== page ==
Cascade Land Conservancy: Help at a work party in your community, as a volunteer at one of its offices or help at a regional special event.  — e-mail volunteer@cascadeland.org.
Issaquah Food and Clothing Bank: Get groceries, sort and repackage donations and serve clients from 9 a.m. – 1 p.m. Tuesday through Thursday and from 8 a.m. – noon Mondays and Fridays — 392-4123
Pampered Hands Group: At Providence Marianwood, assisting with soaking and massaging hands; individuals or teams from 10:15-11:45 a.m. Sunday to help with worship services — 391-2827
Cougar Mountain Zoo: General assistance with wildlife education and conservation — 392-6278
Faith in Action: Transportation, home services and/or social support services for Issaquah/Sammamish seniors — 369-9120
Issaquah Alps Trails Club: Volunteer for trail restoration. Work is typically done twice a week, weather permitting — 369-1725 before 7 p.m.
American Cancer Society: Serve on several fundraiser committee positions, — stacy_strickland@yahoo.com or 369-2195
King County Library System: Study Zone tutors for all sites, but particularly at the Fairwood, White Center, Skyway, Snoqualmie and Foster libraries — 369-3312 or aholloma@kcls.org
Eastside Baby Corner: Sort donations of clothing and toys from 7-8:30 p.m. Monday, from 9-11 a.m. Thursday and from 9 a.m. – noon Saturday — www.babycorner.org
AtWork!: Answer phones, greet visitors and perform general office duties anytime from 8 a.m. – 4 p.m. Monday-Friday — 274-4000
King County Library System’s Words on Wheels Program: Deliver library materials to homebound patrons — 369-3235
Senior Services Volunteer Transportation Program: Drivers take Issaquah and Sammamish seniors to medical appointments — 206-448-5740
Friends of the Issaquah Library: Book Shelf Program distributes books to Issaquah Food and Clothing Bank patrons, especially from 10 a.m. – noon Tuesday and Wednesday — 432-3571 or fletcherann@msn.com
Hopelink: “Bus buddies” — 943-6769 or busbuddy@hope-link.org
Issaquah Chamber of Commerce: Visitor Information Center from 10 a.m. – 2 p.m. Saturdays — 392-7024
Stream Team: Help monitor Issaquah Creek’s water quality. Training is from 6-8 p.m. March 25 at City Hall Northwest, 1775 12th Ave. N.W. Call 837-3420.   Elder and Adult Day Services in Issaquah: From 10 a.m. – 2:30 p.m. Monday-Friday to assist with lunch duties, clerical duties, arts/crafts/animal therapy and other activities — 206-859-5721
Issaquah Valley Senior Center: Lunch program on Tuesday and Friday, serving in the dining room and washing dishes; also lunch and grocery runs — 392-2381
Providence Marianwood: Assist residents in groups, such as crafts, gardening, cooking, exercise and many others. Day, after school and evening opportunities are available — 391-2827
Eager Eye Guide Pups Club: Raise puppies for use as guide dogs for the blind — 644-7421
Community garden groups are needed to adopt garden beds (provide seasonal maintenance), have a teamwork party and join a group of gardeners who work independently at Pickering Farm — 837-3442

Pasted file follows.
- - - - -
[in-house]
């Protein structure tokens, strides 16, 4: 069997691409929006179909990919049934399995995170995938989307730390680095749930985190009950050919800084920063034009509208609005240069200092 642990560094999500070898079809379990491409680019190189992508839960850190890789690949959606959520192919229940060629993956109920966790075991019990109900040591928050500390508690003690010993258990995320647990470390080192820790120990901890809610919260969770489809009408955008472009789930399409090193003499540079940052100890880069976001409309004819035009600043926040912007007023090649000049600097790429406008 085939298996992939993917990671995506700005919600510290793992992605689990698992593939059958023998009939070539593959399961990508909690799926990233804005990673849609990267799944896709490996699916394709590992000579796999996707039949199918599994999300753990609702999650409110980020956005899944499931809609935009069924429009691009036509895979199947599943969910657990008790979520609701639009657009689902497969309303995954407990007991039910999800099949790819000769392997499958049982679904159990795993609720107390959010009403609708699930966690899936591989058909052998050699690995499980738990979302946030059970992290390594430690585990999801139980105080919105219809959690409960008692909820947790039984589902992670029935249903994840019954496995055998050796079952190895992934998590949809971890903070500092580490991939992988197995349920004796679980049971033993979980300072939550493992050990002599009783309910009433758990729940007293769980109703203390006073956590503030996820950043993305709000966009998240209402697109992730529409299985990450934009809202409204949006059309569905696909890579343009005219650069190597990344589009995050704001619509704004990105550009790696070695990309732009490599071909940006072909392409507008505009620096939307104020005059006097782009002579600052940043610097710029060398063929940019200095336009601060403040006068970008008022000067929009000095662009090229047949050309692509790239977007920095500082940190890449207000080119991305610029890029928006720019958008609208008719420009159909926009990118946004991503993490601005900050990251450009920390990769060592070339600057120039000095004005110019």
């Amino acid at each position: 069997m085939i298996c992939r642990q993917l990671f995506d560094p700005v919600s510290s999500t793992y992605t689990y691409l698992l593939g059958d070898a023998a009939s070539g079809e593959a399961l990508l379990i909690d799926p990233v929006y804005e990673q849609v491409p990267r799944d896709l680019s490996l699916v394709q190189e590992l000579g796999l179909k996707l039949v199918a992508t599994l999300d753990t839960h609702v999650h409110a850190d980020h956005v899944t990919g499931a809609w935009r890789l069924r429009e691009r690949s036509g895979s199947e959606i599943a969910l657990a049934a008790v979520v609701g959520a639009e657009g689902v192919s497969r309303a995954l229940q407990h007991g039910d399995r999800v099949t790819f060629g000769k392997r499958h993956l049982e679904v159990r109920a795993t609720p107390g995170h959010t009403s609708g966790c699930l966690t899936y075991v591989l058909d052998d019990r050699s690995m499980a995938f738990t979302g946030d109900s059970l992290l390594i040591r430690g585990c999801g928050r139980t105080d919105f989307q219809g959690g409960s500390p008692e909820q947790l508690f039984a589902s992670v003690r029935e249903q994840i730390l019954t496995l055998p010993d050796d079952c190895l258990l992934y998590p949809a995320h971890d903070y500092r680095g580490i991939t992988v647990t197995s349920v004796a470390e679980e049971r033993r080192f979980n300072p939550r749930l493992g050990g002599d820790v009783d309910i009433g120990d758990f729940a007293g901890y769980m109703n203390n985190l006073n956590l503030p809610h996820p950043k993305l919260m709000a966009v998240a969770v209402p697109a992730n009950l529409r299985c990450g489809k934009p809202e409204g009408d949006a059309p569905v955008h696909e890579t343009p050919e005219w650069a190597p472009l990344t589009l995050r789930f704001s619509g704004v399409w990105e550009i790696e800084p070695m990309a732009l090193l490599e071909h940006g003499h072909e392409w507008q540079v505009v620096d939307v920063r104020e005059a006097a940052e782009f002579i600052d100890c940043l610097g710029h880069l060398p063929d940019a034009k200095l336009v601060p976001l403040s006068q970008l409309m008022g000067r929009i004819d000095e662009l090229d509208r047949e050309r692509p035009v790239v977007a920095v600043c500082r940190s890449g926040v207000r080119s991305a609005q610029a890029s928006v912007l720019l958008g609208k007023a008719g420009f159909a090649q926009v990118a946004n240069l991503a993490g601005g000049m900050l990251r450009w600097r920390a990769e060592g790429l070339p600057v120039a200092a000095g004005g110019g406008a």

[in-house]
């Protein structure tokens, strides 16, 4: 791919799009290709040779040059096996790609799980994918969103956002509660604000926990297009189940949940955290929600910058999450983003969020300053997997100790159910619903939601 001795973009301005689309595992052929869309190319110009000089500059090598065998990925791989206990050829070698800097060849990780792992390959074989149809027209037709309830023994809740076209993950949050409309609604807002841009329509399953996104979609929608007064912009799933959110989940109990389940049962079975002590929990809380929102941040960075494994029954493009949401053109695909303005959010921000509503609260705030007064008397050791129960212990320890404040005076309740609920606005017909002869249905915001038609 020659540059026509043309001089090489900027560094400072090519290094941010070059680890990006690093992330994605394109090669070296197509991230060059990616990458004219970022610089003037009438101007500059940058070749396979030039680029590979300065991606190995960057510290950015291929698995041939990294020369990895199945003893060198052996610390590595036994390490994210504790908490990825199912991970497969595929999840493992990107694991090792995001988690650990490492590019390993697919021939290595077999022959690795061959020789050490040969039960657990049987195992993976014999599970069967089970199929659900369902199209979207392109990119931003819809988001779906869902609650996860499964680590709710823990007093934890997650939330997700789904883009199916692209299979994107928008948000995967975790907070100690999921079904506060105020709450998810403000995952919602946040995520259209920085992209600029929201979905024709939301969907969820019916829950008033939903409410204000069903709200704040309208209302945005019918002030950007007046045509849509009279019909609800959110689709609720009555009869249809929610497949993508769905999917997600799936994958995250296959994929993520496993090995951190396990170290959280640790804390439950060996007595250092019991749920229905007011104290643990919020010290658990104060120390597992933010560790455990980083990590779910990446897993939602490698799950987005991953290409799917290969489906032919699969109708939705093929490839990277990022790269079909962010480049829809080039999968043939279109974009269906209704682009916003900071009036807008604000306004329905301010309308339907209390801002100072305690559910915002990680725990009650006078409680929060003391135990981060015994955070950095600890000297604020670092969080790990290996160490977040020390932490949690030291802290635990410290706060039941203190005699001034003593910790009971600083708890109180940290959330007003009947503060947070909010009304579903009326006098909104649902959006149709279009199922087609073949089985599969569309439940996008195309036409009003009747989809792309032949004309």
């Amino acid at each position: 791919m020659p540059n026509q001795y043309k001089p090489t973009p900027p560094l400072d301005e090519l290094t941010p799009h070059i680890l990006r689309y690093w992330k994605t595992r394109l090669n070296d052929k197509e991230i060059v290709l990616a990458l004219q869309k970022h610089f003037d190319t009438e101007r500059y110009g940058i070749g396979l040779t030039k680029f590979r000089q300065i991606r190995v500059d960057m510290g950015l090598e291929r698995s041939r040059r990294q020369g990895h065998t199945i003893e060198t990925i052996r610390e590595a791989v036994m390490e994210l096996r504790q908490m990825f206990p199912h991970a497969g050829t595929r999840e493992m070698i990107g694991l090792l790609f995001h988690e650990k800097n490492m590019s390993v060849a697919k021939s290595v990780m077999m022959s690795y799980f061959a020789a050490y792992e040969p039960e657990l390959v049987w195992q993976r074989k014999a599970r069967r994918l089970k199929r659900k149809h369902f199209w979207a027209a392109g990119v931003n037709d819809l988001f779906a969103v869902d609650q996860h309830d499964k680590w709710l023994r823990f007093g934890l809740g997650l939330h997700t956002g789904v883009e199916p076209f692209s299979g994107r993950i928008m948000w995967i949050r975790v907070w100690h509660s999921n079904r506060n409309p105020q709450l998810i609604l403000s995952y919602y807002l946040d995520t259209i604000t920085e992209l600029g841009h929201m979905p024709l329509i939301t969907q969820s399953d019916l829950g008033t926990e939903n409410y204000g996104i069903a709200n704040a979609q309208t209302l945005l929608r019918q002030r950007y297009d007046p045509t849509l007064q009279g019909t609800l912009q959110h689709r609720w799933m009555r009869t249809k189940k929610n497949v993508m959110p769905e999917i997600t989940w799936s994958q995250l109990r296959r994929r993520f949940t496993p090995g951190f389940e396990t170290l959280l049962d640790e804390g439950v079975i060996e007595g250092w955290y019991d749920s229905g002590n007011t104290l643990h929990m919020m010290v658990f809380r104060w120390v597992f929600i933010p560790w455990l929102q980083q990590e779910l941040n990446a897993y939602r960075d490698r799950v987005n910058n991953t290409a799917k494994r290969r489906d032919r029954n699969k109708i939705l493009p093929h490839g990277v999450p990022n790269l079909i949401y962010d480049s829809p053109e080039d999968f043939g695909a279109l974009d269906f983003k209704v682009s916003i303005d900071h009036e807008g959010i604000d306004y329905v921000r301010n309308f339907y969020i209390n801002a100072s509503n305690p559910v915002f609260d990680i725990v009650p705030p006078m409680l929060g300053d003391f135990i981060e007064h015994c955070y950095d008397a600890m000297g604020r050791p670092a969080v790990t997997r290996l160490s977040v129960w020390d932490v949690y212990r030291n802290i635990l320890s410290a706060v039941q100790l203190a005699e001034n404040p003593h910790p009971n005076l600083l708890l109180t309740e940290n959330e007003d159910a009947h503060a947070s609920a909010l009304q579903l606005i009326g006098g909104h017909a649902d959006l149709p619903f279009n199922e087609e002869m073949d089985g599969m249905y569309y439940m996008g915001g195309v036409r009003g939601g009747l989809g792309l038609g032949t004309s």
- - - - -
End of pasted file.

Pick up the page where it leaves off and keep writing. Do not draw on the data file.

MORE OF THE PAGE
Seattle Tilth: Three-six hours per month, usually weekdays, who have a flexible schedule and a car or truck to help with shopping and outreach volunteers three hours per weekend a month — 206-633-5045, ext. 2
Issaquah Special Populations Social Club: Assist with dances, movies, field trips and special events. For every three hours of volunteer service, a 30-day pass will be issued for use of the community center facilities and Julius Boehm Pool — www.ci.issaquah.wa.us
Angela Malmassari

Angela Malmassari

Angela L. Malmassari, of Issaquah, died at home June 18, 2009. She was 78. Read more

Fancy fenders fill Front Street

June 23, 2009

Thousands attend weekend car show

fenders-cars-frontst-200906‘Got Wood,’ said the car with the canoe on top. Not only were many of the cars at the event classics, but some had personal touches as well.

Dancing to the music on the street

June 23, 2009

 A youngster shows his appreciation of a live performance at Pedestrian Park by leaving a tip in the band’s drum case. File photos

A youngster shows his appreciation of a live performance at Pedestrian Park by leaving a tip in the band’s drum case. File photo

Six years ago, Michael Johnson took on the city Arts Commission’s task of transforming Issaquah into an arts destination. The resulting ArtWalk drew crowds to downtown Issaquah once a month. Live music at strategic locations along the route kept them refreshed on their journey.

The music proved to be so popular, Johnson decided to concentrate efforts on expanding into a musical arts destination during summer months. The street performances are Music on the Streets.

Now in its third year, the primary location to catch live entertainment is Pedestrian Park, the grassy knoll at the corner of Front Street and Sunset Way. A second location, Stage 195, is in front of the artbyfire gallery, located at 195 Front St. Read more

To The Editor

June 23, 2009

We recently asked our Rapid Responders some questions about topics in the news. Here’s what they had to say:

1. What suggestions do you have for alternatives to putting our garbage in landfills?

Buy less, want less, need less.

Bryan Weinstein, Issaquah

Recycling has made some progress in putting garbage in landfills. Shopping with our own carry out bags can address a significant amount of paper waste. Composting biodegradable refuse is also an excellent alternative. Read more

Workin’ on the Railroad

June 23, 2009

WindermereDepot20090619cWindermere employee Alan Berkwitt drills a set of holes to secure a new walking plank on top of a vintage caboose at the Issaquah Train Depot Museum. Photo by Adam Eschbach

« Previous PageNext Page »